The engine number is a similar system , an S means Star Twin, the more sporty and upmarket model.

 Your frame numbers   ZA7S 3709 put it at around 1950, but earlier than the 1950 model year  where numbers start at ZA7S 6001

Engine number ZA7S 1489 is contemporary with the frame, 1950 model year starts at ZA7S 4001. So actual year of manufacture likely to be 1949 for both.  YA7 2313 is a standard A7 engine number, again from an earlier date.

 The Y numbers seem out of place.  Original frame number is stamped on the left hand side of the steering head frame lug, engine number on left side of crankcase, at the front side just under the cylinder barrel. Y numbers are before 1949. The engine is a late  Longstroke type, with the extra  lower centre bottom bolt on the timing cover. Earlier engines have just two, and the timing cover has a flat bottom. Plenty of scope here for mis representation, so be cautious and check everything.

 The bike has been rebuilt to a high cosmetic standard, retains the  correct earlier smaller front brake and is fitted with a later type front mudguard. All in all it looks a good example.

 Check the number of teeth on the rear sprocket. 49 teeth mean the sprocket is from a low geared sidecar bike. 46 teeth was standard, 42 teeth can be fitted for more speed or higher geared cruising.

 All frame parts interchange with later models, but the engine shares few parts with the later designs. The magneto is marked with the month and year of manufacture. The carburetter  fitted is a modern type, not the original remote float bowl type. These Longstroke  type  engines are prone to camshaft wear, regular oil changes are essential.

 Gearbox looks to be the correct early type, with no grease nipple for the clutch lever pivot. Here again, most parts interchange with later variants, but the gears and layshaft have detail differences if replacements are ever required.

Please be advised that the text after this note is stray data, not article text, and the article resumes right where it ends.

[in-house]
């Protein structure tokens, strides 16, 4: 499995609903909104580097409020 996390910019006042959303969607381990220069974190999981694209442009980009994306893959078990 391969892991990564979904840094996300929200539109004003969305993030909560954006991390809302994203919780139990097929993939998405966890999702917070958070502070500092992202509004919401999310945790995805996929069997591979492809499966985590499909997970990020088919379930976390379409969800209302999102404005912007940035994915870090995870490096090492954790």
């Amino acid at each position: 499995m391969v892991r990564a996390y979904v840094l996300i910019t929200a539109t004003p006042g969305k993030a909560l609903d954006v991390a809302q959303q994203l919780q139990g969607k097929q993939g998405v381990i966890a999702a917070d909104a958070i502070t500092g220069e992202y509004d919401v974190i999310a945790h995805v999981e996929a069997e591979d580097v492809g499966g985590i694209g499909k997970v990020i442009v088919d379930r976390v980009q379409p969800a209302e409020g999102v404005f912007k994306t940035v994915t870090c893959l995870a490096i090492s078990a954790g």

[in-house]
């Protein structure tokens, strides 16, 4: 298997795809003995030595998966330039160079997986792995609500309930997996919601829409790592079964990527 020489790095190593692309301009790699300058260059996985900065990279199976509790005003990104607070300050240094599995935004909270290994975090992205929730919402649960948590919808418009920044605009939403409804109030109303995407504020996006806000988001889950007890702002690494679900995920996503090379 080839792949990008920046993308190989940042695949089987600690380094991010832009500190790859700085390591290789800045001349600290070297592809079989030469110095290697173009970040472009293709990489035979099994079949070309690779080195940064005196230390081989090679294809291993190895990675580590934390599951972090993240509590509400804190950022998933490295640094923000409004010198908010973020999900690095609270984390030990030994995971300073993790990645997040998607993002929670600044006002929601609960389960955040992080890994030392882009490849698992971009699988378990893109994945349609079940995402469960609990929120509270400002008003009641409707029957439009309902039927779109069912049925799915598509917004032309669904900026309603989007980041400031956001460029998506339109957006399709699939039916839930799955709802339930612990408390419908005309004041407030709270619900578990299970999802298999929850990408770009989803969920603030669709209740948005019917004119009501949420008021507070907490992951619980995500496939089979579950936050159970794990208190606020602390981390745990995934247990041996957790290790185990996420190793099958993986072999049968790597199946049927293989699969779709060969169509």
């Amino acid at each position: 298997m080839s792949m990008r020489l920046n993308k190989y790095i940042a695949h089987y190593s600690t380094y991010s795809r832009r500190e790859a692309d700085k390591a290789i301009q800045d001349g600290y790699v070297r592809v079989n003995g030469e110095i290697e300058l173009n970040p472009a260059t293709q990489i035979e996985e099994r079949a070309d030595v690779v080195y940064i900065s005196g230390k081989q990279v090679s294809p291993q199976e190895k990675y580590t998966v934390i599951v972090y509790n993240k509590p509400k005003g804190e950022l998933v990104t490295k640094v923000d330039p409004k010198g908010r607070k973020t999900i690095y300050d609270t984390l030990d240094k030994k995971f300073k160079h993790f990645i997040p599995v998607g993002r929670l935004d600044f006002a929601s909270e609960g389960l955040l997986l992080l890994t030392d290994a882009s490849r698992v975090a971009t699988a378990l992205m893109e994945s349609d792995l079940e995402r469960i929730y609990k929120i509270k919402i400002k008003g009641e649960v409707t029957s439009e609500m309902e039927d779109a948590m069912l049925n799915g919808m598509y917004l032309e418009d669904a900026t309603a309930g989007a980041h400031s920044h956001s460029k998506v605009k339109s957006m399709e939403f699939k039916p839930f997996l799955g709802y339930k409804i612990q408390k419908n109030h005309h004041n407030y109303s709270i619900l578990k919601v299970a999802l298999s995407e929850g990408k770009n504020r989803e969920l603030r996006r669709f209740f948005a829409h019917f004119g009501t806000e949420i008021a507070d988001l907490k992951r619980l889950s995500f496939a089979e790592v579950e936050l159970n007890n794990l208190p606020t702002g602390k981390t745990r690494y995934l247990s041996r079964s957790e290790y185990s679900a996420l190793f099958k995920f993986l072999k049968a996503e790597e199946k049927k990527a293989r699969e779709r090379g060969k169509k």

Swarfy.


Offline trevinoz

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Re: new member first question
« Reply #10 on: 15.04. 2021 22:25 »
The front mudguard is correct for a long stroke Star Twin.

Offline cznorbert

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Re: new member first question
« Reply #11 on: 16.04. 2021 06:44 »
I send pictures of the numbers, both are included
Strange, isn't it?

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Re: new member first question
« Reply #12 on: 16.04. 2021 06:58 »
I would not trust either of these numbers. Someone has stamped these ones - you do wonder just what has been going on. Has it been stolen at some point?
2 twins, 2 singles, lots of sheep

Offline Swarfcut

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Re: new member first question
« Reply #13 on: 16.04. 2021 09:14 »
 Norbert. Trev's right, the valanced front guard is from 1949, earlier models don't have the deep sides.  Musky's A7 has the shallower front mudguard for comparison.
  The  crankcase numbers certainly look suspect, but stamped with the same larger 7 (maybe) and all from the same set of stamps?

 Crankcases are sometimes stamped with a date. Right side, near the oil pressure relief valve, under the dynamo position. Primary side, crankcase stamped next to the tensioner, or in some cases on the flat area where the tensioner blade fits. Worth a look if and when, however not all  are stamped.

 As long as you have title and can use it on public roads that is what counts.  It is certainly a bike with an interesting history. Factory records may show where those numbers started out or indeed if any are genuine.

 Swarfy.

Online bsa-bill

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Re: new member first question
« Reply #14 on: 16.04. 2021 10:13 »
Welcome Norbert
All the best - Bill
1961 Flash - stock, reliable, steady, fantastic for shopping
1959 Rocket Gold Flash - blinged and tarted up  would have seizure if taken to  Tesco